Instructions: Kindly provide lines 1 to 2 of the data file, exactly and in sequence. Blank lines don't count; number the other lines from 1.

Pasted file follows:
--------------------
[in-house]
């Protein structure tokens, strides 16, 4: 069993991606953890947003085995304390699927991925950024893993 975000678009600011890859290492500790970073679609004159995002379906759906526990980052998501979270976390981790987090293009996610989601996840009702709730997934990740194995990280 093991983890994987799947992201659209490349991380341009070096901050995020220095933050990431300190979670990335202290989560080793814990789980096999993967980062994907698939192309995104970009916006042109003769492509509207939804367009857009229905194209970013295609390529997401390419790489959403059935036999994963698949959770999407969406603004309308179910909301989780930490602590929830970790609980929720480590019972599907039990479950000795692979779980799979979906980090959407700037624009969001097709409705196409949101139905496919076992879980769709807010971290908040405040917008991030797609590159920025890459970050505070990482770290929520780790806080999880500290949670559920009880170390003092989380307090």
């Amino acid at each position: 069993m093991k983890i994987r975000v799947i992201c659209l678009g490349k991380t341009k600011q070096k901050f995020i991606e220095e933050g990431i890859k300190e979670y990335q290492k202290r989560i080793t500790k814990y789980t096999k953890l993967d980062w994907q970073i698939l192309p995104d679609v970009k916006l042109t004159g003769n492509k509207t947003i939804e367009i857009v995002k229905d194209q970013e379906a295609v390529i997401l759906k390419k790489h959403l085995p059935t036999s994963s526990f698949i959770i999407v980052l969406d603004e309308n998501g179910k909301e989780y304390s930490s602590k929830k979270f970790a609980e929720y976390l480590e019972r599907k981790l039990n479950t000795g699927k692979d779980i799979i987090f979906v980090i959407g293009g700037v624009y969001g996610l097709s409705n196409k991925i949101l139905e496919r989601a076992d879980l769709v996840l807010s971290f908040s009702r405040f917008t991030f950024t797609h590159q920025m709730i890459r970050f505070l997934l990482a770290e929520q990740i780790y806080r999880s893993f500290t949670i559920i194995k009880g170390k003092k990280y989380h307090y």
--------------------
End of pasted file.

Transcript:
[in-house]
């Protein structure tokens, strides 16, 4: 069993991606953890947003085995304390699927991925950024893993 975000678009600011890859290492500790970073679609004159995002379906759906526990980052998501979270976390981790987090293009996610989601996840009702709730997934990740194995990280 093991983890994987799947992201659209490349991380341009070096901050995020220095933050990431300190979670990335202290989560080793814990789980096999993967980062994907698939192309995104970009916006042109003769492509509207939804367009857009229905194209970013295609390529997401390419790489959403059935036999994963698949959770999407969406603004309308179910909301989780930490602590929830970790609980929720480590019972599907039990479950000795692979779980799979979906980090959407700037624009969001097709409705196409949101139905496919076992879980769709807010971290908040405040917008991030797609590159920025890459970050505070990482770290929520780790806080999880500290949670559920009880170390003092989380307090």